“Fashion in a city like this is a barrier,” says Carl Lentz, senior pastor at Hillsong Church New York. “If I wear a priest collar and look like a typical man of God, there’s a price to that. There’s also a price to this, but I’m more willing to pay this one than that one.”
“This” is Lentz’s uniform: a Saint Laurent leather jacket, ripped jeans and a low-cut T-shirt. It’s far from what one might expect a pastor to wear, but Lentz is not a “normal” pastor. He cites rap lyrics in his sermons. He once took a selfie with Oprah. He calls Bono “one of the shortest people you’ll ever meet.” He’s walked shirtless next to Justin Bieber, whom he baptized in basketball player Tyson Chandler’s bathtub. He has tattoos.
Clearly, Lentz is no ordinary pastor. He’s a cool pastor.
“If I’m preaching, I would like people to notice what I wear long enough to not notice it,” he says. “So if you came in, you’d be like, ‘Cool, guy has a normal outfit on,’ and you forget. Too cool, people are thinking about it the whole time, like, ‘Man it’s almost extra.’ And then you go the other route, it says something about you as well.”
Lentz’s appearance is often cause for conversation. How can a pastor afford a Saint Laurent jacket? (Yes, he bought it himself.) Isn’t it immoral to care so much about material goods? Should a pastor be allowed to look so…hip?
Here’s another question. Who’s more likely to attract a cool, young crowd in 2017: a man wearing a priest collar or a man in a motorcycle jacket?
Lentz, whose first self-help-style book, “Own the Moment,” is out now, says his attire is part of practicing what he preaches. He hates when people feel like they need to dress up to go to church because “someone has taught them along the lines of ‘who I am right now is not good enough for church.'” So he preaches in what he’d wear any other day of the week.
His closet is mostly black and white — “I’m kinda OCD.” He owns about 60 black T-shirts, 40 pairs of black jeans and three pairs of boots that all look the same. He says he gets most of his clothes — including the Rolex on his wrist — for free because he has generous friends, some of whom happen to be designers, like Jerry Lorenzo of Fear of God.
“Because [what he wears] happens to be different, people talk about it and it is what it is,” Lentz says. “Any chance we get to connect, we’ll take. If it’s about clothes, cool. If it’s shoes, so be it.”
But his wardrobe isn’t the only thing people talk about. When Bieber canceled his tour this past summer, the rumored reason was because the pop star had “rededicated his life to Christ.” Bieber later denied this, but he and Lentz were photographed out and about. Entertainment media immediately took to Lentz, publishing headlines like “Who Is Justin Bieber’s Hot, Shirtless Pastor?”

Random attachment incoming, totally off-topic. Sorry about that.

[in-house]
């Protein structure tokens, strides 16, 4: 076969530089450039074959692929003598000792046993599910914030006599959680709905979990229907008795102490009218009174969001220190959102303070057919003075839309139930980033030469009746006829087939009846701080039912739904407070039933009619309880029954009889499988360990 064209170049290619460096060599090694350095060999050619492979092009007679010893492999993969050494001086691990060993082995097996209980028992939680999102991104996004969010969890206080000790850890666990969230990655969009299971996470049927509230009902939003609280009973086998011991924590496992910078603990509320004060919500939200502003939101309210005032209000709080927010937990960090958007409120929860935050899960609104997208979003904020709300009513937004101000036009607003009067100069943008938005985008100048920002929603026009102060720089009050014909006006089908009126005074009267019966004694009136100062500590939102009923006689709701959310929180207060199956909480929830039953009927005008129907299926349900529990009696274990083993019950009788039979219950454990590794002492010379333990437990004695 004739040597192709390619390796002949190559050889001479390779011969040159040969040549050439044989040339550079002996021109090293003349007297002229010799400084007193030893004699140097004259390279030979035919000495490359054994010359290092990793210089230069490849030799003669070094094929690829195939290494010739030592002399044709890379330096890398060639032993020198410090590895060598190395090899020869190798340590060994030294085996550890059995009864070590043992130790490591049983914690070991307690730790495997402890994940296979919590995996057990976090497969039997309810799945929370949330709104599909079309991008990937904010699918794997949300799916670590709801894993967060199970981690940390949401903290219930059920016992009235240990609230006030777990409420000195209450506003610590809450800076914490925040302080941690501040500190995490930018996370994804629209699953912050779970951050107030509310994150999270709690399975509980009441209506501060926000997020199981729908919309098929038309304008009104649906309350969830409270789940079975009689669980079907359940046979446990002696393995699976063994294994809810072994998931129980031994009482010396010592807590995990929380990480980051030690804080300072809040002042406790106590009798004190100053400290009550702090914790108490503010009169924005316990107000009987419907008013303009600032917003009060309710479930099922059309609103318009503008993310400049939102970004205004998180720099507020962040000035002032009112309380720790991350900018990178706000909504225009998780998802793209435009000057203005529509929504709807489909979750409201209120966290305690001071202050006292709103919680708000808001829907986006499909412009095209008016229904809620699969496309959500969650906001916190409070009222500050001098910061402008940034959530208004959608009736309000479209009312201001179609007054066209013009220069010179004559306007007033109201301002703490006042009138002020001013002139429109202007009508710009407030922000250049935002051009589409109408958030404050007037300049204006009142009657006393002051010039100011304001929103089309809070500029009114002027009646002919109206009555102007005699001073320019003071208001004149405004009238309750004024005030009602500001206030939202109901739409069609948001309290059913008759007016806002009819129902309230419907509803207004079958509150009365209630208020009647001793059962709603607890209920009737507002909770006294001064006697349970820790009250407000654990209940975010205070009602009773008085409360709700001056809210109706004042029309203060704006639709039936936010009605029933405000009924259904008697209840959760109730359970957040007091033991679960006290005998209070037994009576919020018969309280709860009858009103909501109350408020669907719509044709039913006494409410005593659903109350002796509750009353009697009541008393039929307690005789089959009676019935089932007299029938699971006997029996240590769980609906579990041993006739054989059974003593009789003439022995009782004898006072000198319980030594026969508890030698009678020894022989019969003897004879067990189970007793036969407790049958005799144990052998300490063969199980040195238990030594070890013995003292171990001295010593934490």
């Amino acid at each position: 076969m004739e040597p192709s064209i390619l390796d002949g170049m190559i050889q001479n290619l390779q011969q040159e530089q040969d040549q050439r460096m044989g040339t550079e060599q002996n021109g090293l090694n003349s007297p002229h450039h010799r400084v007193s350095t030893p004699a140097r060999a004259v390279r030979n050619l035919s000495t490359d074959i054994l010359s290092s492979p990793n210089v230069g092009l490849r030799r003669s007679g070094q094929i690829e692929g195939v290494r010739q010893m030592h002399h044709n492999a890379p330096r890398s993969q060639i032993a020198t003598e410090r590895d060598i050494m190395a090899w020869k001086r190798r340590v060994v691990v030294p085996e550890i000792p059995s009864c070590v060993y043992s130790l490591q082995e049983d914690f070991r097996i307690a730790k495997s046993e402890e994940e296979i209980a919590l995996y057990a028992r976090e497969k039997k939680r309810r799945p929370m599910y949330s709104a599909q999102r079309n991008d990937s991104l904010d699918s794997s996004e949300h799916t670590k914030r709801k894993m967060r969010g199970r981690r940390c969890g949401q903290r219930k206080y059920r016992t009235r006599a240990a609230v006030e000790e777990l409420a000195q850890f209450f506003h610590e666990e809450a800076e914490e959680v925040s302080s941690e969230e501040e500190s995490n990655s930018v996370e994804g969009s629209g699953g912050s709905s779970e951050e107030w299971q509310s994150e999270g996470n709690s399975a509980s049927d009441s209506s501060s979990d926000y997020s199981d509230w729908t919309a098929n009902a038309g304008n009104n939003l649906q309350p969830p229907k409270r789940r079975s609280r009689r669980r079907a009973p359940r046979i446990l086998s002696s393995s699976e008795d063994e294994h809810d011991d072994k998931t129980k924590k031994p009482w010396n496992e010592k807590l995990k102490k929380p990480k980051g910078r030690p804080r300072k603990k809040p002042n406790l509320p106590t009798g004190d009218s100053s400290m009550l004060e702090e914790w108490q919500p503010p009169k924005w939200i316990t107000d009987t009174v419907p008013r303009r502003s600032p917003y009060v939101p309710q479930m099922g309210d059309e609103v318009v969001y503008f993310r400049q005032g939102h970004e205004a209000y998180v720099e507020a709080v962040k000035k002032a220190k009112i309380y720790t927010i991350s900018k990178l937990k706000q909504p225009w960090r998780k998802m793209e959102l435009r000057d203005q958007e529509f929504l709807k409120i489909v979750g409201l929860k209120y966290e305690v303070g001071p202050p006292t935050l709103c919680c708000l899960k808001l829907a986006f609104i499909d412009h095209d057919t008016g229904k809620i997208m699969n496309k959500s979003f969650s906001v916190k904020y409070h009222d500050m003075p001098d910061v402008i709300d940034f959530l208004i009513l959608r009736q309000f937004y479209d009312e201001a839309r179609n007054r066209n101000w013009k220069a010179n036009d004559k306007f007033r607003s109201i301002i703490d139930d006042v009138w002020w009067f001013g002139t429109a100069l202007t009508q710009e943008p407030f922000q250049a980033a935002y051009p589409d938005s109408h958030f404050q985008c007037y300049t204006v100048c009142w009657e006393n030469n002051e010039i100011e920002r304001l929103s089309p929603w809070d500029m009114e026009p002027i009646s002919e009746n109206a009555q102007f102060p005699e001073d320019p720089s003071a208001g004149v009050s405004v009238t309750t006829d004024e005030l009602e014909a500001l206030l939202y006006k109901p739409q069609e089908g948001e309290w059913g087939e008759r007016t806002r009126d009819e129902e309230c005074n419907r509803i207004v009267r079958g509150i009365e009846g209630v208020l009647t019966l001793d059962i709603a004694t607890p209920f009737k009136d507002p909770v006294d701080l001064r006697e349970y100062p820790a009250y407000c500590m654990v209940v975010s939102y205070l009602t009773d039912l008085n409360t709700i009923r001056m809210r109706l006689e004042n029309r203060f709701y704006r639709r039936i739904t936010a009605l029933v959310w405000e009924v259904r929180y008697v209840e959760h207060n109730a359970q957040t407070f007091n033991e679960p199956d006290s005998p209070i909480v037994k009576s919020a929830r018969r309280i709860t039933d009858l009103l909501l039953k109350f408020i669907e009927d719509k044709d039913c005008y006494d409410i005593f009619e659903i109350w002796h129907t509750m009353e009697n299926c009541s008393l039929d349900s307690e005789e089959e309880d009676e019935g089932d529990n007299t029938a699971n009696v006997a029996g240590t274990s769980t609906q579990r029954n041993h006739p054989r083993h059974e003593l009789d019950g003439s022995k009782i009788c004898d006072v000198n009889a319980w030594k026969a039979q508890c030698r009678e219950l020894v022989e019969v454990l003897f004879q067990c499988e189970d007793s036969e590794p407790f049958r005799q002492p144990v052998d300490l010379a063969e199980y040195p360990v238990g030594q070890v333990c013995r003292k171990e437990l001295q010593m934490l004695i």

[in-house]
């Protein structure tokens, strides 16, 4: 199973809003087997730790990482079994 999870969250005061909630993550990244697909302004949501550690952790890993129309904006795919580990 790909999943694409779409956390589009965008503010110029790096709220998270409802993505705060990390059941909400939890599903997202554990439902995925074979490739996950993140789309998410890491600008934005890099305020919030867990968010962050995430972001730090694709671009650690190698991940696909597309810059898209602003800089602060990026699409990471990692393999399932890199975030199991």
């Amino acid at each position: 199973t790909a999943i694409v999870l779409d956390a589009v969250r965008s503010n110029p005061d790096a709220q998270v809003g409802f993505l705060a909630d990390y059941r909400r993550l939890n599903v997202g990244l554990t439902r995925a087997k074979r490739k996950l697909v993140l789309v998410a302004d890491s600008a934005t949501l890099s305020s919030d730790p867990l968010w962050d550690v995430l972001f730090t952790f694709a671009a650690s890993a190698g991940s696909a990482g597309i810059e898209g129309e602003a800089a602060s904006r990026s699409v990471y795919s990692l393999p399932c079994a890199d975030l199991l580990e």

“Getting used to paparazzi stuff is very hard to grasp,” Lentz says. “Laura [his wife] and I have a different grace for Justin because we know what his world is like, what it feels like to constantly be followed, what it means to never have a moment, like where you don’t want to go outside because you don’t look a certain way and you know it’s gonna get photographed and all that he goes through to just be somebody who’s normal. For us, yeah, it’s weird, but it’s totally worth it. It’s not ideal — nobody likes that — but you deal with it. If that’s what it means to be his friend and to be a support for him, we can handle it. It’s not the end of the world.”
He and Bieber — JB as he sometimes calls him — bond over fashion. “I’m 38, so he’s much cooler and he’s so good looking that he can do so many things,” Lentz says. “I’m in a very small lane where it’s like ‘Bro, I can’t do that, I can’t wear that.’ But, yeah, we talk about it a lot. I mean, not a lot. I would say we talk about sports, we talk about Jesus, clothes, cool shoes. We might go to a store, but it would be included in the whole, like anybody else.”
“Anybody else” could easily be Hailey Baldwin, Nick Jonas, Selena Gomez or any of Hillsong’s other celebrity attendees. That’s the price of being a cool pastor: Your connections are next level.
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